10 services to consider when starting a SaaS business

I wrote this piece for InformationWeek.

Last year, we saw an opportunity in designing an app for marketing and creative teams, as most of them currently use a general purpose collaboration tool. We wanted to help them grow their business by making it easy to plan, organize and track all their digital marketing projects in one place.  With this objective, we set out to build Brightpod.

We planned the design and the features that would be included into the minimum viable product. In addition, we made a list of tools that we would use to help us power-up the app — hosting, marketing, customer engagement, analytics etc. So, while the team was busy developing Brightpod I started trying out a dozen or so tools. I was looking at a set of tools that not only allowed my team members to do their job well, but also which they loved using.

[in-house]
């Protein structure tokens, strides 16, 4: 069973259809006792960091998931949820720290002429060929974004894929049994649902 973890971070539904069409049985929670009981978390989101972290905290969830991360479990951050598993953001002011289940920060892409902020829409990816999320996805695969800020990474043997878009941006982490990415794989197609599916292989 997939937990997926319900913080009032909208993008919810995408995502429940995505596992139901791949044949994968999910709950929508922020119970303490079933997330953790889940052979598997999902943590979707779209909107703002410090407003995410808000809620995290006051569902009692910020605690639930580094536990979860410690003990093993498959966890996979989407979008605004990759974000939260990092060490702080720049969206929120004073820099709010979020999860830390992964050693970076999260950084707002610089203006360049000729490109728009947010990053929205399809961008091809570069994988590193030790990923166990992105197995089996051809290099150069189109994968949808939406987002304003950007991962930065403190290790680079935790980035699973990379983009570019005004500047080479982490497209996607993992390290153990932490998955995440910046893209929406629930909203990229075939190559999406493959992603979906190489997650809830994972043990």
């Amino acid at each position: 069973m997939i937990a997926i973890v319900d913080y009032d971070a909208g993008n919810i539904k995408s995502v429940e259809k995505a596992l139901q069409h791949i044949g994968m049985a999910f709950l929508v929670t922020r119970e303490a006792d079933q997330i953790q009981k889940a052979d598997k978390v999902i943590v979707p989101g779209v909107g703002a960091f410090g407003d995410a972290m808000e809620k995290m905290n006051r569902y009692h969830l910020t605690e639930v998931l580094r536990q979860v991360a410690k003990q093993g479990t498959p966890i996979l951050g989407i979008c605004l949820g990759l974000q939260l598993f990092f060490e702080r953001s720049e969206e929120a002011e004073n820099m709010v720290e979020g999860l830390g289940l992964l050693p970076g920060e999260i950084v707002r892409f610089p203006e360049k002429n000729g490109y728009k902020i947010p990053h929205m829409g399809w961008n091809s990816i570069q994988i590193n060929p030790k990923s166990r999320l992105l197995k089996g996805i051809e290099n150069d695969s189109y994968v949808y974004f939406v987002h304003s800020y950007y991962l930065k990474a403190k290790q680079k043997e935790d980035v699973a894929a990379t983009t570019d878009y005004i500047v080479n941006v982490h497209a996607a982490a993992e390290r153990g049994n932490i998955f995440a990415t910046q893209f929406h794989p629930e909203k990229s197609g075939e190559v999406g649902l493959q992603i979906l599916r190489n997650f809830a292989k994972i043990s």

Here are 10 services you should consider when starting a SaaS business:

1. Cloud Hosting: Instead of paying huge upfront fees on a dedicated server why not sign up for Rackspace Cloud or Amazon EC2 and pay on-demand. I prefer Rackspace Cloud as they have a “managed” option where their team will help you set up and monitor your servers, load balancers, cloud databases etc. This frees up your time to focus on your business — build software and engage with customers.

2. Beanstalk App: This is where your code lives. Beanstalk allows designers and developers to store source code, track changes, and collaborate with their team through Git, Subversion and Mercurial version control systems. Wonder how companies update their apps on a daily basis and roll back if something goes wrong? Well, a tool like Beanstalk will allow your team to do just that.

3. KISSMetrics: This will help you analyze how people use your app and how they convert to paying customers. As software designers we build features but seldom analyze how popular it is. A tool like KISSMetrics will easily tell you which features are most popular and who is using them.

Read the rest of the article on InformationWeek.